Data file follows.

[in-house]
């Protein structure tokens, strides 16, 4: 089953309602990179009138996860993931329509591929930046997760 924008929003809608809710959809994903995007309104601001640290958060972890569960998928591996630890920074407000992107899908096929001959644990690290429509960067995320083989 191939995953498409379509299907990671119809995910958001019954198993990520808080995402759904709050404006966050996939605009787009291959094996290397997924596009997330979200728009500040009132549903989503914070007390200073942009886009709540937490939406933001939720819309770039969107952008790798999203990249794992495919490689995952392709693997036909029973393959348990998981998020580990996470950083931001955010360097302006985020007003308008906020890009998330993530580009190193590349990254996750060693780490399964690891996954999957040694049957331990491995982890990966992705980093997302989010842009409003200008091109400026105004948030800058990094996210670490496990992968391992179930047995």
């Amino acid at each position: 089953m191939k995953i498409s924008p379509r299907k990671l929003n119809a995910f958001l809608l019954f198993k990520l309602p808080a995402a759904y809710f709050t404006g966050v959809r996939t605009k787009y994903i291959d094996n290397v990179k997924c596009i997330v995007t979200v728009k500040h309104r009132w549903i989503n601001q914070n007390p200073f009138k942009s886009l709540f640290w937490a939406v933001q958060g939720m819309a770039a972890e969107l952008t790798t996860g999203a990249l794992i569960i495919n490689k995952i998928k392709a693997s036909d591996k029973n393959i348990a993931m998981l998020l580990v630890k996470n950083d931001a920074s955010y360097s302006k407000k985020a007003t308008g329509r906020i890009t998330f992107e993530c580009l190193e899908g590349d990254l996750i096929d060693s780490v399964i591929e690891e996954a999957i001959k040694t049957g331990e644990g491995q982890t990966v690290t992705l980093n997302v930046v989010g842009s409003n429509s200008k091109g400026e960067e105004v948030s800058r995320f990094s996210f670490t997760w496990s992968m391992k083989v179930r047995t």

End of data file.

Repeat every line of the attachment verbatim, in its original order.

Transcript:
[in-house]
């Protein structure tokens, strides 16, 4: 089953309602990179009138996860993931329509591929930046997760 924008929003809608809710959809994903995007309104601001640290958060972890569960998928591996630890920074407000992107899908096929001959644990690290429509960067995320083989 191939995953498409379509299907990671119809995910958001019954198993990520808080995402759904709050404006966050996939605009787009291959094996290397997924596009997330979200728009500040009132549903989503914070007390200073942009886009709540937490939406933001939720819309770039969107952008790798999203990249794992495919490689995952392709693997036909029973393959348990998981998020580990996470950083931001955010360097302006985020007003308008906020890009998330993530580009190193590349990254996750060693780490399964690891996954999957040694049957331990491995982890990966992705980093997302989010842009409003200008091109400026105004948030800058990094996210670490496990992968391992179930047995």
């Amino acid at each position: 089953m191939k995953i498409s924008p379509r299907k990671l929003n119809a995910f958001l809608l019954f198993k990520l309602p808080a995402a759904y809710f709050t404006g966050v959809r996939t605009k787009y994903i291959d094996n290397v990179k997924c596009i997330v995007t979200v728009k500040h309104r009132w549903i989503n601001q914070n007390p200073f009138k942009s886009l709540f640290w937490a939406v933001q958060g939720m819309a770039a972890e969107l952008t790798t996860g999203a990249l794992i569960i495919n490689k995952i998928k392709a693997s036909d591996k029973n393959i348990a993931m998981l998020l580990v630890k996470n950083d931001a920074s955010y360097s302006k407000k985020a007003t308008g329509r906020i890009t998330f992107e993530c580009l190193e899908g590349d990254l996750i096929d060693s780490v399964i591929e690891e996954a999957i001959k040694t049957g331990e644990g491995q982890t990966v690290t992705l980093n997302v930046v989010g842009s409003n429509s200008k091109g400026e960067e105004v948030s800058r995320f990094s996210f670490t997760w496990s992968m391992k083989v179930r047995t």